10 years of Tip Ton
In conversation with Barber & Osgerby
Over ten years ago, Vitra commenced development of the Tip Ton chair with the British designers Edward Barber and Jay Osgerby and brought it onto the market in 2011. Originally intended for schools and universities, Tip Ton’s iconic shape has made it a universal chair that is also used in many homes. In the interview, the designers reflect on the past decade – and venture a glimpse into the future.
You've spoken a lot about Tip Ton over the past ten years: it’s a hugely popular chair.Osgerby: At the beginning we were unsure whether it would be a commercial success, although looking at it now, it feels like a very obvious thing. At the time we weren’t sure, particularly when initial prices for tools were coming in and it looked like it might be incredibly expensive to make. It’s complicated as a production piece, because it’s a one-shot form in plastic. It was a risk. We didn’t know whether it would work technically and if it did, then we were unsure as to whether people would become accustomed to it. Vitra were the right people to have on such a project. They had the strength of vision to invest in something that was risky. It was a collaborative process that built trust on both sides. We have gone on to launch subsequent projects with Vitra, the latest being Soft Work , a response to the shift in the way we work. Tip Ton paved the way for a collaborative and respectful working relationship between Barber Osgerby and Vitra.
The research and testing for Tip Ton took a long time. How did this compare to other projects you’ve worked on?Osgerby: It’s truly unlike most of our other projects. Whilst we knew what we wanted to do, we didn’t know whether it was possible. There were question marks over even really simple stuff, like the angle at which the forward tilt should be. There just wasn’t anything else like Tip Ton already out there; it was a new archetype. As a result, we had few points of reference in terms of research to draw upon. Instead we had to make models and jigs, where we replaced the skid length with a piece of wood and angled it, so we could find the exact tilt that worked. There was a huge amount of practical experimentation.
Tip Ton was taken up as a universal chair quite early on. Did you expect this when you were designing it?Barber: We were surprised by how accepted the chair was so early on. We thought it was going to be a slow build over a period of time. Ten years later, we’ve seen Tip Ton all over the world.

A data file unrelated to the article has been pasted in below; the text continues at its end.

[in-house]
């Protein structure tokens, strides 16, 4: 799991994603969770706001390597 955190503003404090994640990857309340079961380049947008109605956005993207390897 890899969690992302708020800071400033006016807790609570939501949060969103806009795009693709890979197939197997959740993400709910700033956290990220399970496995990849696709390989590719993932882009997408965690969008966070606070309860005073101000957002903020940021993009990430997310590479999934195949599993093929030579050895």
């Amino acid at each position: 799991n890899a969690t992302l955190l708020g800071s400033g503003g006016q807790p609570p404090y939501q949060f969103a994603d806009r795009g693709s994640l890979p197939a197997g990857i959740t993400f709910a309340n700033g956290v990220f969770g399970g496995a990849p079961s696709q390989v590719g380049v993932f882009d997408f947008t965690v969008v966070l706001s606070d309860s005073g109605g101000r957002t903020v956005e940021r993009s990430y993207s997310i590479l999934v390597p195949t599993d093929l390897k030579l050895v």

How do you see Tip Ton ten years later? Is it something you still think about further evolving?Osgerby: Ten years on Tip Ton has taken on a life of its own. We’ve seen it in all environments and it’s more about that rather than every specific stage of the chair’s development. The chair has continued to evolve – for example, the colour range has expanded. Tip Ton RE is also a really exciting technical development from Vitra, meaning the chair is not only recyclable but formed from recycled materials to start with. It’s important to us that Tip Ton continues to develop.
What do you think about the role of plastic in furniture design?Barber: There’s a huge amount of plastic in circulation on the planet already. In theory, there shouldn’t be any real need to make new plastic. If you completely recycle it and keep using it, you could avoid using wood and cutting down trees. In a really rigorous environment, like an education setting, this chair will last for years. By contrast, a constructed chair, whether it is made from welded metal or wood, is not going to have that same longevity. For us it’s not enough to make a chair recyclable – it has to have a decent lifespan in the first place to justify its existence and the energy used to recycle it.
In what context have you been the most excited to see Tip Ton?Barber: It has to be those quiet moments, where we stumble across the chair being used somewhere unexpected and outside of the design arena. Spaces where we are afforded anonymity and we are able to casually observe. As designers you don’t ever stop assessing your work and being interested in how people interact with it; curiosity is at the core of what we do. Seeing someone instinctively tilt the chair forward and lean into their work in a moment of concentration or tilt back to take in the wider world in the space beyond their laptop – all potentially completely subconscious for them but still enhancing their experience.
Publication Date: 15.10.2021
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